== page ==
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Foto: Daniël Rommens

Why UvA students Malou and ‘Daniel’ joined the Extinction Rebellion blockade

10 oktober 2019 - 16:19
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UvA students Marlou Sprinkhuizen (22, Biomedical Sciences) and ‘Daniel’ (Philosophy) joined Extinction Rebellion in blockading the Stadhouderskade on Monday. ‘A climate strike is just a two-hour walk. This has more impact.’

A few hundred protesters from Extinction Rebellion, a climate-focused action group, began their blockade of the Stadshouderskade at the Rijksmuseum on Monday. According to Daniel, whose name has been changed to protect his identity, previous climate protests didn’t change anything. ‘Forty per cent of our agricultural land is at risk due to climate change. This will lead to dramatic food shortages. We need radical change.’ He hopes they will be able to hold the Stadhouderskade for ‘days or weeks’. ‘This will really have an impact on the city.’

‘The blockade is really interrupting life in the city. You need to make an impact if you want something to happen’

Malou Sprinkhuizen, a member of last year’s Central Student Council of the UvA, also joined the protest. ‘The climate strike was just a tour to The Hague. The blockade is really interrupting life in the city. We’re making an impact. You need to make an impact if you want something to happen.’


Worldwide protests 

The Extinction Rebellion blockade was part of an international day of action. In Berlin, protestors blocked a traffic junction and in Paris, protestors occupied a busy shopping centre. There were also actions in Sydney and London. Extinction Rebellion wants governments to act and do more against climate change and the ecological crises it causes. In each of the countries it has staged a protest, the group has also invited politicians to talk to them.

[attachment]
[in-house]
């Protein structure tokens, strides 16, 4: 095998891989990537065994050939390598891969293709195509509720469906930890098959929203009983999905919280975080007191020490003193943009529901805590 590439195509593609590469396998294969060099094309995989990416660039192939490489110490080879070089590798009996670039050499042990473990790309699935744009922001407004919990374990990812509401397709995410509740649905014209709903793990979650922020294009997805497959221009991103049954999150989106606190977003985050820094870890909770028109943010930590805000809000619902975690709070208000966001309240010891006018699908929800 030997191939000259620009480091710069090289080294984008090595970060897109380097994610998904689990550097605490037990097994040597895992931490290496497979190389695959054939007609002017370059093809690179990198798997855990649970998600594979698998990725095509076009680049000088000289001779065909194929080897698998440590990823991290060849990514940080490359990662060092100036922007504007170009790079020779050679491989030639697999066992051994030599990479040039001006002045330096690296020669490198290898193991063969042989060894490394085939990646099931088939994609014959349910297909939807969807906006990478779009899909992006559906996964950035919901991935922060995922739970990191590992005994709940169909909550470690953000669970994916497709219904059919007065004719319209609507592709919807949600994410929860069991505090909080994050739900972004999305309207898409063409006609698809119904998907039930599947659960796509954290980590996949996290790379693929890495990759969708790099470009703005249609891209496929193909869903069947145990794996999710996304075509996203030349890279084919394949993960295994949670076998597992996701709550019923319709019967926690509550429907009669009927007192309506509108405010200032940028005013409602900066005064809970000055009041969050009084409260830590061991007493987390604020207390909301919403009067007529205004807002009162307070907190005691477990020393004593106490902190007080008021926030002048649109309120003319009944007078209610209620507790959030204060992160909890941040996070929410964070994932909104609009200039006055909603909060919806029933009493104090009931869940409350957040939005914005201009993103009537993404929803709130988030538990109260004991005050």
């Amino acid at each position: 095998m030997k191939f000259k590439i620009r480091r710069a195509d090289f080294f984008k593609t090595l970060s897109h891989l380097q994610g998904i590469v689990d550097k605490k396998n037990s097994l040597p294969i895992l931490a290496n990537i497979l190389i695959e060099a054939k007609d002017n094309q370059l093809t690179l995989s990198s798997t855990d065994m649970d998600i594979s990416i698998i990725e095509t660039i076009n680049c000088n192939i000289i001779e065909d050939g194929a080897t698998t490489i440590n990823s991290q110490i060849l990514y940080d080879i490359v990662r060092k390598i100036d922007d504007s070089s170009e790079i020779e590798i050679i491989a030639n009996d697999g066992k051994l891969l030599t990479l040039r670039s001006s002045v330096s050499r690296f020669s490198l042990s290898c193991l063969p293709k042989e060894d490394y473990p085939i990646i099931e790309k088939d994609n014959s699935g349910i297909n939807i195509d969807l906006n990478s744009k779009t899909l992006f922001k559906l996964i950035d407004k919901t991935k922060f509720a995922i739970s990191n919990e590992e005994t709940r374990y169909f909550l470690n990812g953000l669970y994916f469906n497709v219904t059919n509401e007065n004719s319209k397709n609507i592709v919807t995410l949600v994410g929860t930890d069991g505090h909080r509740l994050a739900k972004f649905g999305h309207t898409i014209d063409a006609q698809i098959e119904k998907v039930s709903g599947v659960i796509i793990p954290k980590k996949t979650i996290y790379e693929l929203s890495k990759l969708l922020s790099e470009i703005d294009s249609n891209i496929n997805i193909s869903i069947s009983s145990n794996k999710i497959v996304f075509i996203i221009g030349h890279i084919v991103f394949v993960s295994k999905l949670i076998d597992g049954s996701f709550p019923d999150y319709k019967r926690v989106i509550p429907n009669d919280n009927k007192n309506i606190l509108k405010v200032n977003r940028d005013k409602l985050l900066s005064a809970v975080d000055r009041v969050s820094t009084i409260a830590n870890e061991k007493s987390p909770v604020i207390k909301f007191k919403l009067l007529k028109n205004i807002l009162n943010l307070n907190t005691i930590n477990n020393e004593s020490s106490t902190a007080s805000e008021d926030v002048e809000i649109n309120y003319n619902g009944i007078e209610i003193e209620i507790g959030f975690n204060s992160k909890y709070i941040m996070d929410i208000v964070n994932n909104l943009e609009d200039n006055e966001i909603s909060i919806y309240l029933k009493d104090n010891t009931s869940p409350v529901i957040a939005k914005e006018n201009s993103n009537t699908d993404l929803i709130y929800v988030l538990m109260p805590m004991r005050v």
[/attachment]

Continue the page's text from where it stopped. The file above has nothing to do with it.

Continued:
The police asked demonstrators to leave and arrested a number of them.

Foto: Daniël Rommens

‘Childish and illegal’

The blockade elicited lots of reactions in our opinion section. UvA student Fabian van Hal (Law), member of the faculty student council, wrote an opinion article in Folia in which he expressed his support for the need for a cry for help but disagreed with the blockade. ‘The way they put their climate mission into practice has something childish about it’, he wrote. ‘My heart for green business is big, but this sight makes me sad. [...] The intrusive way of protesting is anything but good for the fight for better climate policy. Not unimportant is the fact that this protest is illegal.’

‘Proposing solutions and changing the system before 2025 needs our full attention’

He wrote that he was disappointed there were UvA students involved. ‘Making a decision in a democratic way is our way of doing things in the Netherlands. There is no place for guerrilla-like protests.’


In a response, UvA alumna Meike van den Bongaardt (Psychology) wrote that she did not agree. ‘Yes, this is annoying for people who have to go to work and can’t’, she wrote. ‘But this is a minor inconvenience in terms of what we can expect if we continue like this.’ She believes we can still make changes, but time is running out. ‘Proposing solutions, forcing governments to take action and changing the system before 2025 needs our full attention. [...] This is why Extinction Rebellion does what it does. For you and me and all of us. Embrace the urgency, join them and turn your fear into decisive action instead of writing an opinion piece without having proposed an alternative.’